> Location: Ship Island, Mississippi
> Built: 1859
Located on a Gulf Coast island, this fort was seized by Mississippi militia members in January 1861, but eventually abandoned. Union forces then took over the island and stationed troops there who would go on to capture New Orleans. Due to the harsh environment, many soldiers died while stationed at Fort Massachusetts. Now maintained as part of the Gulf Islands National Seashore, the fort is accessible by ferry and tours run from spring to fall.
> Location: Phippsburg, Maine
> Built: 1861
This granite fort at the mouth of the Kennebeck river was constructed to protect Augusta from a possible Confederate invasion. The fort was never completed, as new weapons technology, namely the rifled cannon, propelled masonry forts into obsolescence. Now a State Historic Site, Fort Popham is a popular area with tourists and photographers.
> Location: Alexandria, Virginia
> Built: 1861
One of many forts built to defend Washington, D.C., Fort Ward never saw battle and was eventually abandoned and deconstructed; however its earthworks remained intact for over a century. In 1962, the city of Alexandria began an archaeological restoration that rebuilt the northwest bastion. The fort grounds now feature replicated cannons, reenactments, and a Civil War museum.
> Location: New Bedford, Massachusetts
> Built: 1861
Construction of Fort Rodman began in 1857, but by the time of the Civil War, it was nowhere near completion, and a nearby earthwork fort (Fort Taber) was built in the meantime. The fort complex never saw battle. The area is currently open to the public as Fort Taber Park, but the structure at Fort Rodman is awaiting renovation before the interior is open to the public. A military museum on site offers exhibits and reenactments.
> Location: Queens, New York
> Built: 1862
Located at the head of Little Neck Bay, this fort was designed in part by Robert E. Lee. The original plans were never completed, but subsequent wars saw many additions to the fortifications. Fort Totten is currently a park maintained by the city, where visitors can tour the fortress and other historic buildings.
> Location: Nashville, Tennessee
> Built: 1862
Constructed largely by runaway slaves who flocked to Nashville after Union forces took over the city, Fort Negley never ended up seeing battle, and was abandoned after the war. Significant ruins of the fort have been restored and a visitors center offers educational programming. During archaeological analysis, unmarked graves thought to be those of buried slave laborers were uncovered on the grounds, halting planned redevelopment of a vacant on-site stadium.
> Location: Dover, Tennessee
> Built: 1862
Soon after it was built by Confederate forces in 1862, Fort Donelson was captured by the Union Army under General Ulysses S. Grant, and remained in their power for the remainder of the war. It is now a part of Fort Donelson National Battlefield Park, which contains both ruins and rebuilt areas, and includes the nearby Fort Heiman.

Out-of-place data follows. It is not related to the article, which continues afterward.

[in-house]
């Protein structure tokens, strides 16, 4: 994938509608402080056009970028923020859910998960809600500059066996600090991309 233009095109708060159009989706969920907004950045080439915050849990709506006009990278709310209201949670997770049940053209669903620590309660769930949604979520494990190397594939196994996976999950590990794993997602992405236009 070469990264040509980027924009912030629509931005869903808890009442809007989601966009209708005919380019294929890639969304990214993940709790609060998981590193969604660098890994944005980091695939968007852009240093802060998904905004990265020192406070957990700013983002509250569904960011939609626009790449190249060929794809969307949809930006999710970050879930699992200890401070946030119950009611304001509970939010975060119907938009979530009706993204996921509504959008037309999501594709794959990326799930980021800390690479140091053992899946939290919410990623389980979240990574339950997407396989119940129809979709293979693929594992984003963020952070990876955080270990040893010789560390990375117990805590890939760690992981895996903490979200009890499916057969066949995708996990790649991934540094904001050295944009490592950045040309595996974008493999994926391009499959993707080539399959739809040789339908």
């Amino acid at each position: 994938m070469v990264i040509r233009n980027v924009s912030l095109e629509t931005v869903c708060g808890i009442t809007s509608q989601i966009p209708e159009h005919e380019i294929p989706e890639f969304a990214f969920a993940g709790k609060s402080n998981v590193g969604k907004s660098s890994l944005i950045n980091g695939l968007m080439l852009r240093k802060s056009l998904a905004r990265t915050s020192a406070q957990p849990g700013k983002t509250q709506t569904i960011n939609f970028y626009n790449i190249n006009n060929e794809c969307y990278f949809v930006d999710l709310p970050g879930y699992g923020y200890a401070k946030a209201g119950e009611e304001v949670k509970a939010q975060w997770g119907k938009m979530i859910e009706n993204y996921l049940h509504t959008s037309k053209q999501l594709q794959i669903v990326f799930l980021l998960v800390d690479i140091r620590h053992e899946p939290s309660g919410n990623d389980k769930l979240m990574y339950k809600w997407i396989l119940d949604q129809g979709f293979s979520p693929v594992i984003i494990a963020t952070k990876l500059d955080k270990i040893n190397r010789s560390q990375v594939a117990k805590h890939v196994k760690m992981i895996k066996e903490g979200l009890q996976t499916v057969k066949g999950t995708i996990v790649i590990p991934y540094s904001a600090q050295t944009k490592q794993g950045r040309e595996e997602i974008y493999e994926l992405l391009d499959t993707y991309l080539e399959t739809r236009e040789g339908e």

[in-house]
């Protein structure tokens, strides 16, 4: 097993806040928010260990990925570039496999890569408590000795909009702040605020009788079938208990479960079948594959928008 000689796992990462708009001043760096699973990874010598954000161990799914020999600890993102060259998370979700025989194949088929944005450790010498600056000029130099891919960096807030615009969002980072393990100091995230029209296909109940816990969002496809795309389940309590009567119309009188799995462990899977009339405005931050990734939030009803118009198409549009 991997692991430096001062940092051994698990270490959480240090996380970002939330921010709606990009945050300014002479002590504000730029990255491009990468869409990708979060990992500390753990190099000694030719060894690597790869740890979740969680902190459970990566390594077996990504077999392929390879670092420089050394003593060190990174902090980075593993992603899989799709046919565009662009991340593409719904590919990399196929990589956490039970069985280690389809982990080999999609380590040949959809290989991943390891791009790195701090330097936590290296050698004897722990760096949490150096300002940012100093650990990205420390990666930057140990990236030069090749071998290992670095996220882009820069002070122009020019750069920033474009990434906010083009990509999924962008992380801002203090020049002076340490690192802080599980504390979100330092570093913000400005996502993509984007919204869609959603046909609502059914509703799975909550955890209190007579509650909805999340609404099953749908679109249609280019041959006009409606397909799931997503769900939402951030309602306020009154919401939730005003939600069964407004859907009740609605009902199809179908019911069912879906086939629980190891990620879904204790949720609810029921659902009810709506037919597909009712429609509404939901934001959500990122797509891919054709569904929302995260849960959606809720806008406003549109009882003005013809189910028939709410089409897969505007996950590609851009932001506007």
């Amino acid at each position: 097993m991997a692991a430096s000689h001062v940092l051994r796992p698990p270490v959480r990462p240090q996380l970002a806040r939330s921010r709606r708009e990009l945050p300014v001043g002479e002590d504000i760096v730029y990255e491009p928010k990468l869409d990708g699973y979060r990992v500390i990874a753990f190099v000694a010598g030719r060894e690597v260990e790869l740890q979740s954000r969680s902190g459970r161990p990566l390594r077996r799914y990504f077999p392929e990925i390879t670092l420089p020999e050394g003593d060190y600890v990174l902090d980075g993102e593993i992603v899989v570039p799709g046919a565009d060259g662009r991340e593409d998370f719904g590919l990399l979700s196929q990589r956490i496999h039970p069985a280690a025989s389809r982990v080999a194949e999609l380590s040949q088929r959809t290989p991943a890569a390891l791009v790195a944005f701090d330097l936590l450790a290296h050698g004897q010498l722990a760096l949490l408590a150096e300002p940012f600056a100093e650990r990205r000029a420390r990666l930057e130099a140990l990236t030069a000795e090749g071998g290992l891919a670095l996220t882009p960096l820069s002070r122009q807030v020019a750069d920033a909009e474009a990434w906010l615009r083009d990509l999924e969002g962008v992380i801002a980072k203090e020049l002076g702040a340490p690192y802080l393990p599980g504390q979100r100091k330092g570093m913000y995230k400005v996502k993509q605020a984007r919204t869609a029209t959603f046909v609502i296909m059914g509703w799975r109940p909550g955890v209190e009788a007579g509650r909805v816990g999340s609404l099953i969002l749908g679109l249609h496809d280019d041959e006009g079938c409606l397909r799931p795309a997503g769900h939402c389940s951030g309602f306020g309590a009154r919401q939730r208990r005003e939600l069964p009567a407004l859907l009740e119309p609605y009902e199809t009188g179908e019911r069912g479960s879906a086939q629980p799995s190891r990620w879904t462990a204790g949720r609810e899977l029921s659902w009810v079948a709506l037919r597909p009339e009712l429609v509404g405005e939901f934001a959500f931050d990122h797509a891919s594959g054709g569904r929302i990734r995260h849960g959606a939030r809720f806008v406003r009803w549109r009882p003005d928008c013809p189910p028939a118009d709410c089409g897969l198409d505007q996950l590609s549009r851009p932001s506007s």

> Location: Charles City, Virginia
> Built: 1864
The site of the Battle of Wilson’s Wharf, a skirmish between the Army of Northern Virginia and the 1st and 10th U.S Colored Troops (USCT) – regiments of mainly African-American soldiers – this fort site contains intact earthworks built by the USCT. Fort Pocahontas became a refuge for runaway slaves until its abandonment in 1865. The site is now on the National Register of Historic Places and offers occasional historical reenactments.
> Location: Hampton, Virginia
> Built: 1819
The largest fort by area ever built in the United States, Fort Monroe was constructed to protect the Chesapeake Bay after the War of 1812. Confederate president Jefferson Davis was imprisoned there for two years beginning in May 1865. The fort remained in active use until 2011, when portions of the grounds were declared a national monument.
> Location: Baltimore, Maryland
> Built: 1798
Built to protect Baltimore Harbor, Fort McHenry saw continuous use until World War I. During the Civil War, it housed Confederate soldier prisoners of war, as well as Confederate sympathizers. The grounds were made a National Park in 1925, and the fort is now a National Historic Monument open to the public daily.
> Location: Richmond Hill, Georgia
> Built: 1861
One of three forts defending Savannah, Fort McAllister was the site of numerous Civil War battles. It was finally overtaken by Union infantry under General William B. Hazen, allowing General William T. Sherman to capture the city. The fort has been restored to its 1864 appearance and is now part of the Fort McAllister State Historic Park.
> Location: Bowling Green, Kentucky
> Built: 1861
Named Fort Vinegar when the Confederate Army built it in 1861, this fort is one of eight constructed around Bowling Green to protect supply lines from Nashville to Louisville. It was abandoned and subsequently taken over by Union troops in February 1861. The stone ruins and trenches are currently visible on the campus of Western Kentucky University.
> Location: Henning, Tennessee
> Built: 1861
Currently a State Historic Park, Fort Pillow was the site of the Fort Pillow Massacre, in which Confederate troops under the command of General Nathan Bedford Forrest killed 300 African-American soldiers after they surrendered, rather than taking them as prisoners of war. Parts of the inner fort have been reconstructed and a museum on site is open daily.